These facts, along with the apartment owners of California who saw a quick way to improve their earnings by cutting their property taxes, helped to create the Taxpayers Revolution more than a quarter of a century ago. This caused the passage of Proposition 13, which reduced the property tax rate and set a fixed percentage for annual increases, effectively stopping the politicians from continuing to subsidize population at the expense of the property taxpayers [Jerry Harmon, “Who Pays the Cost of Growth?San Diego Earth Times, October 2001].

And for the whole decade between the Great Recession and coronavirus, states with no income tax saw slower economic growth than states with more legs to their fiscal stool:

Sean O'Leary, "States Without Personal Income Taxes Are Not Seeing Greater Economic Growth Than States with Highest Income Tax Rates," West Virginia Center on Budget and Policy, 2021.01.12.
Sean O’Leary, “States Without Personal Income Taxes Are Not Seeing Greater Economic Growth Than States with Highest Income Tax Rates,” West Virginia Center on Budget and Policy, 2021.01.12.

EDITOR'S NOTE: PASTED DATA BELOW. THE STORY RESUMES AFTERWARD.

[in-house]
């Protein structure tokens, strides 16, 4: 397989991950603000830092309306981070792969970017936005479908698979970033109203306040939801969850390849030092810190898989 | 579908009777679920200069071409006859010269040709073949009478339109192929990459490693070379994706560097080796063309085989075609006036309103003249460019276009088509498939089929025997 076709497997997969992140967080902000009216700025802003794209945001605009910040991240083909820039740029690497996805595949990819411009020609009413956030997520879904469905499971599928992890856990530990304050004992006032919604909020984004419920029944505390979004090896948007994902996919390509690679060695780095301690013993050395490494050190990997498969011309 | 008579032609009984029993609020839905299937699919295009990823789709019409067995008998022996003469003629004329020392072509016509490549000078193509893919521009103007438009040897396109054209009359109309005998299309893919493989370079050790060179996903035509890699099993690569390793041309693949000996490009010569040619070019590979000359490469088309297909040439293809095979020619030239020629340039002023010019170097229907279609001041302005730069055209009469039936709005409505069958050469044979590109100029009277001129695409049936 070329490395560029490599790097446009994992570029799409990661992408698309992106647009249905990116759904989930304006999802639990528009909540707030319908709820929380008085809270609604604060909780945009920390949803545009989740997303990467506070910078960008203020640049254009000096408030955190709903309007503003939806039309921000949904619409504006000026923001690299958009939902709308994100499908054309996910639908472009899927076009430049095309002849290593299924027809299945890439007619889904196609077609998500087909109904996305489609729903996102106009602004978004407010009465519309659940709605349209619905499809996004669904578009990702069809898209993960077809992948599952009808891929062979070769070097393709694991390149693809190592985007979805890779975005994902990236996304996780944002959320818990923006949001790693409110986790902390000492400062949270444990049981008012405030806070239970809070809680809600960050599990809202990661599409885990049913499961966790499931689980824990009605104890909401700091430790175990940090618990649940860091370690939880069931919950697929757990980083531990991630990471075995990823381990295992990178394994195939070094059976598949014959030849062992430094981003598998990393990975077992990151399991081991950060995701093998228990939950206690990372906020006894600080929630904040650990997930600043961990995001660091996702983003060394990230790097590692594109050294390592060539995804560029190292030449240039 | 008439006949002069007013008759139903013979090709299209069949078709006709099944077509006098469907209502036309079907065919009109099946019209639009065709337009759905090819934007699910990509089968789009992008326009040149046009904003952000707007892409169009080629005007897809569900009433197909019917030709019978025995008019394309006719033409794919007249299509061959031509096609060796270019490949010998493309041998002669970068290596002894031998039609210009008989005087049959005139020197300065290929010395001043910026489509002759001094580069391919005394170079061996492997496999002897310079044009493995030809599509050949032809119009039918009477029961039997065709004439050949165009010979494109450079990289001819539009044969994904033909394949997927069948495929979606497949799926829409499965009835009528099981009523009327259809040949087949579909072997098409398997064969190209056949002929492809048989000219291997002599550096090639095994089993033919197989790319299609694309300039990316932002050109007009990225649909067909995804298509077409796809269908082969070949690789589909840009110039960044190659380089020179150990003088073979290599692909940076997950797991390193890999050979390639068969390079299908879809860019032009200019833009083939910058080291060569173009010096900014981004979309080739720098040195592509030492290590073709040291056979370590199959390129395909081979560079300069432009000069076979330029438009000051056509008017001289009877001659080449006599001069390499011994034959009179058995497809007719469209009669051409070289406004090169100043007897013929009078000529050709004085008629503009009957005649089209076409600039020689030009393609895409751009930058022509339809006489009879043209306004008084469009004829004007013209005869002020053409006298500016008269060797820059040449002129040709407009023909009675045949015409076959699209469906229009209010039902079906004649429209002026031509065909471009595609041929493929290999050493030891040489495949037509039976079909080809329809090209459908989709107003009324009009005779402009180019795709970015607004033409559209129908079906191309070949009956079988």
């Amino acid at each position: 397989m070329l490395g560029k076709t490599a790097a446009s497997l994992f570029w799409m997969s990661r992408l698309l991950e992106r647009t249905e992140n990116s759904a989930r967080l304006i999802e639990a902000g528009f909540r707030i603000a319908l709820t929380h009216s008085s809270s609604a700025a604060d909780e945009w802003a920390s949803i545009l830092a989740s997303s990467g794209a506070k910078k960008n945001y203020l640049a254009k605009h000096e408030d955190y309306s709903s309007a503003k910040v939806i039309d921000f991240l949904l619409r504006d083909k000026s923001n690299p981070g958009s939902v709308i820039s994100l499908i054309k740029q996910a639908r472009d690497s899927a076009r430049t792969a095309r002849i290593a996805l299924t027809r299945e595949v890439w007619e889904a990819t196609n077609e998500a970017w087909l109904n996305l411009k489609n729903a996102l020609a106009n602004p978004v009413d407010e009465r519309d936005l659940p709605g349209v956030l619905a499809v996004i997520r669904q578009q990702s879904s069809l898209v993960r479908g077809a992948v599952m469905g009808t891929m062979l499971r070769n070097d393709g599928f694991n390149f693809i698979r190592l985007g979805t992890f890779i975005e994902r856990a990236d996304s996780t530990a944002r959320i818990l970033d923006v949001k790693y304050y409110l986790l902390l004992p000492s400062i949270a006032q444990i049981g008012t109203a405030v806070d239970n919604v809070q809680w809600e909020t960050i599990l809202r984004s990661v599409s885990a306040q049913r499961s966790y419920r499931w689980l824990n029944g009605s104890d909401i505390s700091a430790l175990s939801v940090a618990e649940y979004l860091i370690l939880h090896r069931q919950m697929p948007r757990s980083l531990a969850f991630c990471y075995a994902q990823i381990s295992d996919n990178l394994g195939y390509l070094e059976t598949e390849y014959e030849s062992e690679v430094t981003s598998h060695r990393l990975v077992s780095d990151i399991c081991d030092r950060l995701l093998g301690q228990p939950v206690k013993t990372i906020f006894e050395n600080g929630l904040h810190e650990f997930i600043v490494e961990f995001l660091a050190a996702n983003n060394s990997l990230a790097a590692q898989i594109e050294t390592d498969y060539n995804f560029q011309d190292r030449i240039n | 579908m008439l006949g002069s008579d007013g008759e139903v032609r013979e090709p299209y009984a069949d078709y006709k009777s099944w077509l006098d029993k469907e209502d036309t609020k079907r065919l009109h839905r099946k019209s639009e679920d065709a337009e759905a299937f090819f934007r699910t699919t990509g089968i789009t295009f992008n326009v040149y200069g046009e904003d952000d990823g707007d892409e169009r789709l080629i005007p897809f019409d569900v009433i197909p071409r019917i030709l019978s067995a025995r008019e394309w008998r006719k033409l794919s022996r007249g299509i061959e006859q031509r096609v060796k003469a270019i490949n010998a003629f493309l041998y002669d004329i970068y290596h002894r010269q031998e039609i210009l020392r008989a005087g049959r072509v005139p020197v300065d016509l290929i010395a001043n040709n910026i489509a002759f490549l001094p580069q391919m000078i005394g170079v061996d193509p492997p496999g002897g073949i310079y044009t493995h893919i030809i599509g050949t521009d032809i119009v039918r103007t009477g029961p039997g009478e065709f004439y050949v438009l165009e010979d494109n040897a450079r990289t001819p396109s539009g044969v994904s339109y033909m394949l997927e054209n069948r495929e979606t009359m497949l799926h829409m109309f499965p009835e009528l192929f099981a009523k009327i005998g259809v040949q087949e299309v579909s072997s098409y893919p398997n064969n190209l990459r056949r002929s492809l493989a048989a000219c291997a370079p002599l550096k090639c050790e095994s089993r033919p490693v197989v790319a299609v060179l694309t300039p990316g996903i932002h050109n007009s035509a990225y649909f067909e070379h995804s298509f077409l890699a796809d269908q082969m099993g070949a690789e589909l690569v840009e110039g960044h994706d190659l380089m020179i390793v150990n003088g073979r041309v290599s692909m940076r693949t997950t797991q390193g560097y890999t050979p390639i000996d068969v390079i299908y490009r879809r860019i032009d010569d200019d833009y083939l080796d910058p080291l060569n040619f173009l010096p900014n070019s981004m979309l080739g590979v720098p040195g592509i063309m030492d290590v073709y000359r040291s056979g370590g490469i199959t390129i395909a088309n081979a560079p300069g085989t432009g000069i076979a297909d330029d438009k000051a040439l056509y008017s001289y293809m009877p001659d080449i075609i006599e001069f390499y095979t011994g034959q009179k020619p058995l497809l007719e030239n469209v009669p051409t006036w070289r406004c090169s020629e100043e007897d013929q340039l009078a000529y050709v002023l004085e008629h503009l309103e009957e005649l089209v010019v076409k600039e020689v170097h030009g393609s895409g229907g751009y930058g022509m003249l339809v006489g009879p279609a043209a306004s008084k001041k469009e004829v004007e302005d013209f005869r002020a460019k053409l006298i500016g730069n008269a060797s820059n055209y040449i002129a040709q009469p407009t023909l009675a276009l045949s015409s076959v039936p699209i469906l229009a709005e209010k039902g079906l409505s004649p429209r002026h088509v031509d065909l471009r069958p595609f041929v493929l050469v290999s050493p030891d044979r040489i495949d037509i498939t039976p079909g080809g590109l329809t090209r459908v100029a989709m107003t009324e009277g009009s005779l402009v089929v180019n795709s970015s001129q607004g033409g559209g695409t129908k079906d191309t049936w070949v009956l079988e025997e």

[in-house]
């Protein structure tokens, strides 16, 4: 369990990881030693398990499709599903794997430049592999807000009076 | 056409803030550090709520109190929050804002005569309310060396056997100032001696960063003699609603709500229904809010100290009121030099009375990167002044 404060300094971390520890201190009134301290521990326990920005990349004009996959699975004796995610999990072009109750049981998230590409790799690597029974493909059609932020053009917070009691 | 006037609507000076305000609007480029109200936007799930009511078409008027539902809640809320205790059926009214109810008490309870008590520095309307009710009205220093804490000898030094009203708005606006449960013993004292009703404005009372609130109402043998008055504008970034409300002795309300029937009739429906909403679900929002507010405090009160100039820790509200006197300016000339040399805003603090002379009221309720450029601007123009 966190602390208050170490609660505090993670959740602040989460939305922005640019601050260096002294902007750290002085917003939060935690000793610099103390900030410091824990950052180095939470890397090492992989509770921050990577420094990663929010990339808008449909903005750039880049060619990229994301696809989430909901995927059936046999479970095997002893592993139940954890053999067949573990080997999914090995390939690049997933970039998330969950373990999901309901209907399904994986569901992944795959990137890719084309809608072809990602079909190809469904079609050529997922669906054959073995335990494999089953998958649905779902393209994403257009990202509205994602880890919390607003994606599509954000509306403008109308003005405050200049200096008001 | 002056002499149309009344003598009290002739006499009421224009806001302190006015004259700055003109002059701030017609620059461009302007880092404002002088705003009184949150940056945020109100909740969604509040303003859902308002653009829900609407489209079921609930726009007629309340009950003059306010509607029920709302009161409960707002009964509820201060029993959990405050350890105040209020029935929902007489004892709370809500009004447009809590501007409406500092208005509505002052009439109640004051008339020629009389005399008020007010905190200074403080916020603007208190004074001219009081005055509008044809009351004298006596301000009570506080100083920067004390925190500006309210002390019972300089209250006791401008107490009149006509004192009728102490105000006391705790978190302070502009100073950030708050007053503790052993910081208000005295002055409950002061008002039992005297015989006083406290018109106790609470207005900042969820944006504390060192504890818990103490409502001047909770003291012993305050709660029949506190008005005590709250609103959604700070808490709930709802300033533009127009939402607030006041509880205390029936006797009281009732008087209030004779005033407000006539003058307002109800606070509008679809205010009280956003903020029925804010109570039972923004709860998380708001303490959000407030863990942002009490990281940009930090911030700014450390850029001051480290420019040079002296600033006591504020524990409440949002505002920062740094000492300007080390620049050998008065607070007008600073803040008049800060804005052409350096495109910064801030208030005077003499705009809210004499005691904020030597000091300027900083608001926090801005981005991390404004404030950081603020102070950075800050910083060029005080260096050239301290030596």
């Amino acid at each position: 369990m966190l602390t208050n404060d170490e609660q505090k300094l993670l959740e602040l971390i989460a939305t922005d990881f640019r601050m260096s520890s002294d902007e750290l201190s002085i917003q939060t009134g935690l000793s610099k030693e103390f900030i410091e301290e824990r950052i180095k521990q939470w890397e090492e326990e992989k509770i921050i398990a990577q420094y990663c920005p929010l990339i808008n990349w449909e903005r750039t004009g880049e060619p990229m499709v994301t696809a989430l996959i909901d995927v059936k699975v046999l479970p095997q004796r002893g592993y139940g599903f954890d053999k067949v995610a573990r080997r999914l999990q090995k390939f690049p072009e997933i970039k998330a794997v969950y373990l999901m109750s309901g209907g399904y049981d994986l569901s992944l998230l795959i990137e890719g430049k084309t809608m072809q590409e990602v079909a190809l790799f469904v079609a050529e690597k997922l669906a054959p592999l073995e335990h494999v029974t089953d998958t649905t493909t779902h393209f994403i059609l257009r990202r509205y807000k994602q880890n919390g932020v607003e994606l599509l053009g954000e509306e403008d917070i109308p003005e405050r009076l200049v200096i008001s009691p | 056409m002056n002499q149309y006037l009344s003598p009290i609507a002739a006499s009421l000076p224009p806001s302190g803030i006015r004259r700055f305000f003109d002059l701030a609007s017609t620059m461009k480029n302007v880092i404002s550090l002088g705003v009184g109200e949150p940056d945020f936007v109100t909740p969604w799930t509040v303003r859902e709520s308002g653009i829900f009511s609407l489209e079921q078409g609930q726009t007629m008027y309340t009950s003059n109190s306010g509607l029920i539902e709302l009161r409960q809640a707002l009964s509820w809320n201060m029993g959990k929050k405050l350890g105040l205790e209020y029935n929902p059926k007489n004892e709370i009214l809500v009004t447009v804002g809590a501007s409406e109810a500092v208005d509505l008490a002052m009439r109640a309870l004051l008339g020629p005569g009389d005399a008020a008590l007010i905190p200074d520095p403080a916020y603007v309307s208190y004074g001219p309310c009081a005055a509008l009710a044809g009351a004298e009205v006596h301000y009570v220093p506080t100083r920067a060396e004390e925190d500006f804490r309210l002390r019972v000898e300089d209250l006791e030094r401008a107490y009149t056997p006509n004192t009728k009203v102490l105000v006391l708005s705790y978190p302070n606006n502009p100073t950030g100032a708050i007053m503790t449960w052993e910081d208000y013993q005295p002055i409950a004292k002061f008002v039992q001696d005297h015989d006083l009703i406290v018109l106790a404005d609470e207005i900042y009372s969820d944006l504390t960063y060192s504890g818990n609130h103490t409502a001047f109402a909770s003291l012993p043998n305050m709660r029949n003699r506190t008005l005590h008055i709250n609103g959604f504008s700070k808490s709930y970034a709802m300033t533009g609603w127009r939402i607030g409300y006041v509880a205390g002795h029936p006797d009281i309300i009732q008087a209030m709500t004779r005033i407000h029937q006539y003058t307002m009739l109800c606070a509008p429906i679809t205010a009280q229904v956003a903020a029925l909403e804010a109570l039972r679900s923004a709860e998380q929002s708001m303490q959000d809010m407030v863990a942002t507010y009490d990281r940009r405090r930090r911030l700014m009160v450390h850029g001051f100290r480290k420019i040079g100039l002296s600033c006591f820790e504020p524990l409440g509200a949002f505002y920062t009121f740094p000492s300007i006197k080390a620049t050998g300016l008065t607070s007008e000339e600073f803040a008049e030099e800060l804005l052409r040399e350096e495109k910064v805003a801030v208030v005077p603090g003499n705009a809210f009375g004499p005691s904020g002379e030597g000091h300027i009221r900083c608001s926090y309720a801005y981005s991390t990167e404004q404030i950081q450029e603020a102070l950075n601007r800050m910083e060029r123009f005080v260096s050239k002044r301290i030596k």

I’m just saying what Mayor TenHaken is hinting: Sioux Falls could pay for more cops, roads, sewer lines, and parks if South Dakota had a more sensible tax system that tapped our full wealth with an income tax. Smarter, higher taxes wouldn’t sacrifice growth; they would actually allow us to support more growth.


  1. Eve Fisher 2023-01-02 08:18

    This state desperately needs an income tax. States with a state income tax invariably do better, and provide better services, than states with no income tax who depend on the sales and property taxes alone. I know, I lived for a while in Tennessee (with no income tax), and the roads & services were crap, and wages were crap as well – and across the state line was Virginia, where the roads were great, the services were great, and the wages were much higher.

  2. Richard Schriever 2023-01-02 09:51

    The thing is “conservatives” don’t really want societal (as in population-wide or broad economic) growth. They are really only interested in the growth of their personal individual material wealth. You’ve got to know how to decode their lingo to understand them. It’s practically a second (foreign) language.

  3. Jake 2023-01-02 10:40

    Schriever is “spot on”!!! That is how we as a country get suckered by misfit deplorables like the former president with orange hair who was “in it” all for himself. Putting self first before country; serving one’self over country and caring less for society were most important. Rich care only for the rich. But, look somewhat skeptical at our advertising in this country; (which is ALL TAX FREE)–it attempts us all to lust for the latest and newest ‘gadget’ or ‘self-indulgence’ that advertising to us seems to infer that “everybody else” has got it themselves or does it…..

  4. All Mammal 2023-01-02 11:06